Explaining extreme events of 2014 from a climate perspective
Recently, the American Meteorological Society published a large number of studies on extreme events in 2014, focused on the question whether these can be (partly) attributed to climate change. Some of these studies are about events in Europe.
1. Extreme fall 2014 precipitation in the Cévennes mountains (southern France).
Fall thunderstorms along the northern Mediterranean coast can produce a few hundred millimeters of precipitation within one day. These phenomena are triggered by moist air advected from the warm Mediterranean Sea, hitting the mountain range with convection possibly amplified by colder continental air aloft. Such extremes occurred repeatedly during the fall of 2014, inducing floods and casualties in several places during the season. Extreme precipitation In the Cévennes mountain range reached more than 300 mm in a day in the fall of 2014 and induced a record (since 1950) maximal intensity when averaged over an ensemble of rain gauges. In this area since the middle of the 20th century, maximum daily precipitation in fall has increased about 30% and the return period of events such as those found in 2014 is estimated to having been reduced by a factor of about three. At least part of these trends is due to warming.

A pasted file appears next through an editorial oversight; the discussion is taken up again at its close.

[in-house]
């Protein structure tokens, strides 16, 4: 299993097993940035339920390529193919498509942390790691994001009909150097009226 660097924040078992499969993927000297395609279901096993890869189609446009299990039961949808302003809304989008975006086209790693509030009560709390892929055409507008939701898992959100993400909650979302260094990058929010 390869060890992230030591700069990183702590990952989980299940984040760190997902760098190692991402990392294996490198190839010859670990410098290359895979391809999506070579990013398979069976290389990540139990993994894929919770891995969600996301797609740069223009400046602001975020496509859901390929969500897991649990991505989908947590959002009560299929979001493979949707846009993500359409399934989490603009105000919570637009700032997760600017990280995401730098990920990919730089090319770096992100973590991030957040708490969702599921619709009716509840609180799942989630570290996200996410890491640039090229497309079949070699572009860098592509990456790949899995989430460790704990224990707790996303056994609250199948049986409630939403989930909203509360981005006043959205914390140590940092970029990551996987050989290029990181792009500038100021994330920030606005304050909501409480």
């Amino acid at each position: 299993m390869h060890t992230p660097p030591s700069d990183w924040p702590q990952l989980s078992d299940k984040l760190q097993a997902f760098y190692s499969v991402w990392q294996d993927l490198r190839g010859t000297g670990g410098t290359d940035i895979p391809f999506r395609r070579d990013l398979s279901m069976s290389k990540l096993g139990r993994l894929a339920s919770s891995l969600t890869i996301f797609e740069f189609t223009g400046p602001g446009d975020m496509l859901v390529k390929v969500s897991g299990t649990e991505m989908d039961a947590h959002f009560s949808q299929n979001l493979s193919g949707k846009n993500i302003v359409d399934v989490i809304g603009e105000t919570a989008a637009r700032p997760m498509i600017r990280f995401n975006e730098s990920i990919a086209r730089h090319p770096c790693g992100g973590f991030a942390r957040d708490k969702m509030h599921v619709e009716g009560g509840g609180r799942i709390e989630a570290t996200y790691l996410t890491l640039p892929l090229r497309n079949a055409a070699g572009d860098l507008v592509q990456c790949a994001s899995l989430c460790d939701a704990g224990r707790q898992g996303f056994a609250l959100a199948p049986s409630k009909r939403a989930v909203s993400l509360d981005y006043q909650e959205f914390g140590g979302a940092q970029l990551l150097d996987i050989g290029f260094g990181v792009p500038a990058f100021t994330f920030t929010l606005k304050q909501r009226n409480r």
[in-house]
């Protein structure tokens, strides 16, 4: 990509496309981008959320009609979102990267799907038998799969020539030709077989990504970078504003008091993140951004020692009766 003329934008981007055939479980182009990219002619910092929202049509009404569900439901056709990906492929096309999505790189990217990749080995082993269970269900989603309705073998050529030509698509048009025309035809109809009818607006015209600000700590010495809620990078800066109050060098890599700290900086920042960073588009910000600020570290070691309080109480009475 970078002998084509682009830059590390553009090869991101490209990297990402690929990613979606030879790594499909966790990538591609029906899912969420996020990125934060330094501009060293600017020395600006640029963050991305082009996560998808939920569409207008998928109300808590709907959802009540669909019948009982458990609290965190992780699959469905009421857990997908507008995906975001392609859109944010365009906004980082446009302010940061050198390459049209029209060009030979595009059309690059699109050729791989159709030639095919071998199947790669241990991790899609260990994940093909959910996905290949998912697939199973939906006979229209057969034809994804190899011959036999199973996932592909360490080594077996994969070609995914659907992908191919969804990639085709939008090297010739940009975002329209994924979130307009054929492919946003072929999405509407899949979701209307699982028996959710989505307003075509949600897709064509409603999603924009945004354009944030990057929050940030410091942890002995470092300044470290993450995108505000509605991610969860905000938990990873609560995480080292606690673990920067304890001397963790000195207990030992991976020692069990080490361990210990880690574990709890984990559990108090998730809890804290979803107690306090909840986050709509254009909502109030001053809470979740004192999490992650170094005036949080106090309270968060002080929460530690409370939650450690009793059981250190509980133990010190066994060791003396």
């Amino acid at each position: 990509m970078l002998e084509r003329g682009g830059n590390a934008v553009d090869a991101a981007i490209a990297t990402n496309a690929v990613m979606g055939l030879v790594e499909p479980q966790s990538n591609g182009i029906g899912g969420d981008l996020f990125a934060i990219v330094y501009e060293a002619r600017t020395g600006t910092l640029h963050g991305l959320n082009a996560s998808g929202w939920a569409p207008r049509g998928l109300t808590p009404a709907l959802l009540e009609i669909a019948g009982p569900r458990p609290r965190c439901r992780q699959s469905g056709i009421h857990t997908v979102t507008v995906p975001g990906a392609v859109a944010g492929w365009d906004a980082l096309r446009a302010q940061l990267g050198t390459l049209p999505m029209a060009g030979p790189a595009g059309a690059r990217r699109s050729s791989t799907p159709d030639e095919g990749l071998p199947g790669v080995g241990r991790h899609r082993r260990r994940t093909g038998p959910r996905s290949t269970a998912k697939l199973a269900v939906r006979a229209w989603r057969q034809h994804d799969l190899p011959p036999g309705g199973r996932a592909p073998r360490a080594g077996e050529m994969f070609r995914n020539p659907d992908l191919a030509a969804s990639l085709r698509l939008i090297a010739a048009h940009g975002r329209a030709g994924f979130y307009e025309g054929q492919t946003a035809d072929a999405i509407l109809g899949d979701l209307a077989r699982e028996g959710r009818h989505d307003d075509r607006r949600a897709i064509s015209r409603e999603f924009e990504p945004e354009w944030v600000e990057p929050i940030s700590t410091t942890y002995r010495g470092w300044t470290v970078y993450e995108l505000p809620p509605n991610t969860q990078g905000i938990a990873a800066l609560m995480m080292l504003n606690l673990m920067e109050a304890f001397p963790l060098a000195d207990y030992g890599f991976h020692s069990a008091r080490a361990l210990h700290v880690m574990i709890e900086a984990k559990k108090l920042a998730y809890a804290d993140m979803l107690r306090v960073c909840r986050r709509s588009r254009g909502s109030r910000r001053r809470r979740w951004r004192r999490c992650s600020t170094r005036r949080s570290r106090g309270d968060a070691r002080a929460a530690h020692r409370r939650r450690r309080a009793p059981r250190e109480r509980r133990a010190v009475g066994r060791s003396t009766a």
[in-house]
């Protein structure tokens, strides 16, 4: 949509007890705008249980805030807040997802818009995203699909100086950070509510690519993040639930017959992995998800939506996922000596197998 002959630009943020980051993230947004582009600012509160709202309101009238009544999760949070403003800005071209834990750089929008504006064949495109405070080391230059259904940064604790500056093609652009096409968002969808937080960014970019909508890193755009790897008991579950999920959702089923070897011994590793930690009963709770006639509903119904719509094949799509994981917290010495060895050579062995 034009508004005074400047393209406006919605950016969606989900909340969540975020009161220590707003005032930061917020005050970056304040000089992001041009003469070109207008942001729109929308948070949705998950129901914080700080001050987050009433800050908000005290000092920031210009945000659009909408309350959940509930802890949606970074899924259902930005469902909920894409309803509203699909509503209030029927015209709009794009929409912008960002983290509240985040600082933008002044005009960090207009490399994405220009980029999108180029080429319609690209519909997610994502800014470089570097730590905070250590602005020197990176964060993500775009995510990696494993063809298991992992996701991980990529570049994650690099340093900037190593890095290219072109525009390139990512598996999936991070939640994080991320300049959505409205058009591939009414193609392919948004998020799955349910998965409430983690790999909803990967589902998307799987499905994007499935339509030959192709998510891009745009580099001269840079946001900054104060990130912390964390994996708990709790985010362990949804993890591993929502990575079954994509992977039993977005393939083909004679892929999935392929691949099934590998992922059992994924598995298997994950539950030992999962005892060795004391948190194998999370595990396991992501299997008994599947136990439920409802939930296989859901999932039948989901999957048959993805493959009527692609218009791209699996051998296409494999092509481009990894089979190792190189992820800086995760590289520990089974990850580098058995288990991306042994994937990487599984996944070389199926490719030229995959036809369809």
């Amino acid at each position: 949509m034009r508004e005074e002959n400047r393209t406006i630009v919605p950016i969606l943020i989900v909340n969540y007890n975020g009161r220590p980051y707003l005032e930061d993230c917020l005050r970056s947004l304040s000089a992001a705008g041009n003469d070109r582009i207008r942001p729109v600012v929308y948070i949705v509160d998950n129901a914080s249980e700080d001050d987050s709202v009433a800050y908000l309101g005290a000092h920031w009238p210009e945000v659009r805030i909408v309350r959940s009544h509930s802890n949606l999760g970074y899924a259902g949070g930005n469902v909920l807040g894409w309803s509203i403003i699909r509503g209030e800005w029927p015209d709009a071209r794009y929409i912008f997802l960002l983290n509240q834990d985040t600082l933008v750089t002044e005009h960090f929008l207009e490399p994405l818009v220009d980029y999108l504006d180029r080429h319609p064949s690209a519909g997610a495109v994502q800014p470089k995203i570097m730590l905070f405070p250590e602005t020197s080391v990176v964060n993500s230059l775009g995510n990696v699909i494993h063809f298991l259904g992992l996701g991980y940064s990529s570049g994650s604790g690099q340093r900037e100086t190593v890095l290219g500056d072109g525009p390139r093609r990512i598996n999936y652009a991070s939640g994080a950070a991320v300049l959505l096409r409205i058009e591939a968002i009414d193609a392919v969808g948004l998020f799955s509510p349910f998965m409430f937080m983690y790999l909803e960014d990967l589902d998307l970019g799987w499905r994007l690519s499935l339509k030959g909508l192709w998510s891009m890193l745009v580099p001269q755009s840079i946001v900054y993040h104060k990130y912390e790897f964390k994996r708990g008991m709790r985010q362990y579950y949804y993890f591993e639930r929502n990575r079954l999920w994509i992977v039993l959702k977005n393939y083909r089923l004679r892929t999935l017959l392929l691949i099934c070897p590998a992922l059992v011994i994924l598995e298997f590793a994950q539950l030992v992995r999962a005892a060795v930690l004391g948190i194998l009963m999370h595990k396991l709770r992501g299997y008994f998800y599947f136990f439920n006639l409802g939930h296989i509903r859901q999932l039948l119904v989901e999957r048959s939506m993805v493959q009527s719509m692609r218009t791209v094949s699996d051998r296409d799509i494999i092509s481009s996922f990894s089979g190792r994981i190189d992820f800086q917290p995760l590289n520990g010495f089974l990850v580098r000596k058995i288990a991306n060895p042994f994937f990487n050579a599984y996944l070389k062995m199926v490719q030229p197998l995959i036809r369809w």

2. Record annual mean warmth over Europe, the Northeast Pacific, and the Northeast Atlantic during 2014: assessment of anthropogenic influence.
2014 has been a warm year. The risk of record annual mean warmth in parts of Europe, as occurred in 2014, has been greatly increased by anthropogenic climate change (according to an analysis based on a large number of climate models).
3. Was the extreme storm season in winter 2013/14 over the North Atlantic and the United Kingdom triggered by changes in the West Pacific warm pool?
The period from December 2013 to February 2014 was the stormiest season in the United Kingdom since at least 1871. However, the all-time record number of storms over the British Isles in winter 2013/14 cannot be linked directly to anthropogenic-induced warming of the tropical west Pacific.
4. Hurricane Gonzalo and its extratropical transition to a strong European storm.
Tropical hurricanes might become a serious threat for Western Europe in the future. In October 2014 hurricane Gonzalo turned into a strong European storm, hit the northern part of the United Kingdom, crossed the North Sea and then central parts of Europe, and went down to the Balkans. Maximum wind gusts were 100 and 180 km/ h, causing North Sea storm surges and regional precipitation amounts of 50–100 mm in 24 hours. An analysis showed that this event cannot be attributed to climate change; the event is a rare event, but not an unprecedented one.
Source: Herring et al. (eds), 2015. Special Supplement to the Bulletin of the American Meteorological Society 96 (12): 172 pp.
Photo: Mico Samardzija (www.flickr.com)